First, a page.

Buy-now pay-later (BNPL) firms today welcomed the UK government’s long-awaited plans to regulate the sector amid concerns that more people are turning to such services as the cost of living rises.
Under plans announced today, the government said that BNPL firms – which provide shoppers with short-term interest-free credit to delay paying for goods – will be required to carry out checks to make sure consumers can afford such loans.
BNPL companies will also need to be approved by the Financial Conduct Authority (FCA), and borrowers will be able to file a complaint about BNPL firms to the Financial Ombudsman Service.
The government said it will also amend financial promotion rules to ensure BNPL advertisements are fair, clear, and not misleading.
“By holding Buy-Now Pay-Later to the high standards we expect of other loans and forms of credit, we are protecting consumers and fostering the safe growth of this innovative market in the UK,” John Glen, Economic Secretary to the Treasury, said.
In response to the Treasury announcement, an FCA spokesperson said: “It is vital the law, which sets our remit, adapts as the market innovates, so new products and services develop in a way that benefits consumers and that action can be taken to prevent harm.”
BNPL firms broadly welcomed the government’s plans to regulate the sector.
“Consumers will be best served by products that have been designed with strong consumer safeguards, including pausing accounts at the first sign of non-repayment to ensure consumers can never revolve in debt. This cannot be said of traditional credit products with high interest rates,” a spokesperson for BNPL firm Clearpay said in a statement.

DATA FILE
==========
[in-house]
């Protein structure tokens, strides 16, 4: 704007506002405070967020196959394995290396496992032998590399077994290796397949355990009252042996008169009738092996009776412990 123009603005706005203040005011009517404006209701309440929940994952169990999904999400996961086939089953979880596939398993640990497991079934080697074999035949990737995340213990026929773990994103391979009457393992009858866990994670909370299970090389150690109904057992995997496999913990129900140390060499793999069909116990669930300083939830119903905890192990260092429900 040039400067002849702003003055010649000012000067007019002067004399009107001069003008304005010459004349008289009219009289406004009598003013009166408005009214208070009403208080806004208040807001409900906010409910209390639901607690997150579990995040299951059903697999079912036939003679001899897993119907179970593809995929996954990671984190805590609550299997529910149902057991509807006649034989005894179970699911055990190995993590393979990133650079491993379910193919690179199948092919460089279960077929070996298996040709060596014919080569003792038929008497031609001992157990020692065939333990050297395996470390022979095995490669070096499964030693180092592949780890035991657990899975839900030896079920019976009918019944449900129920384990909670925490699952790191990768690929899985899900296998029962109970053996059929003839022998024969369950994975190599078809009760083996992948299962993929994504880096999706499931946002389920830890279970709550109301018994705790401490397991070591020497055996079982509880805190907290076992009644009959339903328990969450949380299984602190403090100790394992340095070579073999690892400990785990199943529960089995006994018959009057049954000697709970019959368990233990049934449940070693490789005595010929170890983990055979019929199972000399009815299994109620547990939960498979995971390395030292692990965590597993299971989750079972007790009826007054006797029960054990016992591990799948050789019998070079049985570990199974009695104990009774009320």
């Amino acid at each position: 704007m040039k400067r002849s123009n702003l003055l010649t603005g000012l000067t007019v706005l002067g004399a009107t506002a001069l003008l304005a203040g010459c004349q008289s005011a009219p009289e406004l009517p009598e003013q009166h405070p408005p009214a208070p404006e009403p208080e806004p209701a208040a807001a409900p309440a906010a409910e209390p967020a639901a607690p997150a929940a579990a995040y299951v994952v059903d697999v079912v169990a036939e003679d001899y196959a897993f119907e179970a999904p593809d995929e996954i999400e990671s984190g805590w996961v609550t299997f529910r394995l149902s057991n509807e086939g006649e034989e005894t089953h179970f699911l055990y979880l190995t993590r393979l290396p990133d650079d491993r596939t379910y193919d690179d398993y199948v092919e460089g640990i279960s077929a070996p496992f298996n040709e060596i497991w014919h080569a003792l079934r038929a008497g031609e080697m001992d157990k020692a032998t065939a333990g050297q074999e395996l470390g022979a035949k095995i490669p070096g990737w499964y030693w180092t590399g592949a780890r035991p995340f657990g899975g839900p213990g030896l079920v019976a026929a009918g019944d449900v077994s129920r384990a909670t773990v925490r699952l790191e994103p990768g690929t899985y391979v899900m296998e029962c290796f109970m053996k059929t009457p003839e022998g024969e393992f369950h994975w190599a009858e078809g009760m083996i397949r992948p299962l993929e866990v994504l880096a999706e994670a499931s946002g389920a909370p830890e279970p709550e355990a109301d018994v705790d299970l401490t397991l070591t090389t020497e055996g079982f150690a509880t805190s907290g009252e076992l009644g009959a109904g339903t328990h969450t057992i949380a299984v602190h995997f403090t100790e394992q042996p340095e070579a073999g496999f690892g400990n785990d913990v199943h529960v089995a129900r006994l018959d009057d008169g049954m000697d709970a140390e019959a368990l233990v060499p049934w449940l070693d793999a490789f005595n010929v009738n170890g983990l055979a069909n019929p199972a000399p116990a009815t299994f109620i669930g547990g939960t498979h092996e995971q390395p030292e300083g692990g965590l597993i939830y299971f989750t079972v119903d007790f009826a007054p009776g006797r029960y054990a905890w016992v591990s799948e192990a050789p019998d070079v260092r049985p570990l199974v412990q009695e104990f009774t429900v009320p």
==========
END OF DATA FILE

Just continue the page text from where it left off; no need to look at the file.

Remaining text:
Gary Rohloff, co-founder of rival firm Laybuy, said: “We have always been in favour of a proportionate model of regulation, one that reflects the low risk of BNPL, supports small e-commerce businesses and sets high standards across the industry.”
“Naturally, we need to have a look at the consultation response in full, but we’re supportive of the government’s approach and we look forward to working closely with the FCA on the next steps,” said Rohloff in an emailed statement.
The plans, outlined in a Treasury response to a consultation on regulating the sector, come following calls to bring in proper consumer protections over concerns that more people are using BNPL services to pay for daily essentials as the increasing cost of living starts to bite.
One in 10 people have used BNPL schemes to cover essentials, while six per cent said they have bought groceries using BNPL, according to research published by Hargreaves Lansdown last month.
Martin Lewis, founder of MoneySavingExpert.com, also welcomed the proposed regulations, but was critical of the government’s slow progress on the issue.
The government said it will publish a consultation on draft legislation toward the end of this year, and aims to present secondary legislation by mid-2023, after which the FCA will consult on its rules for the sector.
“Those protections still won’t be in place for the financially bleak winter coming,” Lewis warned.
Citizens Advice also urged the government to implement the changes more quickly.
“Every day spent waiting for regulation is yet another day that shoppers are left unprotected and ill informed.” Clare Moriarty, Chief Executive of Citizens Advice, said in an emailed statement.
“The government’s proposed rules will provide vital protection to many, but it must turbo-charge these plans,” she added.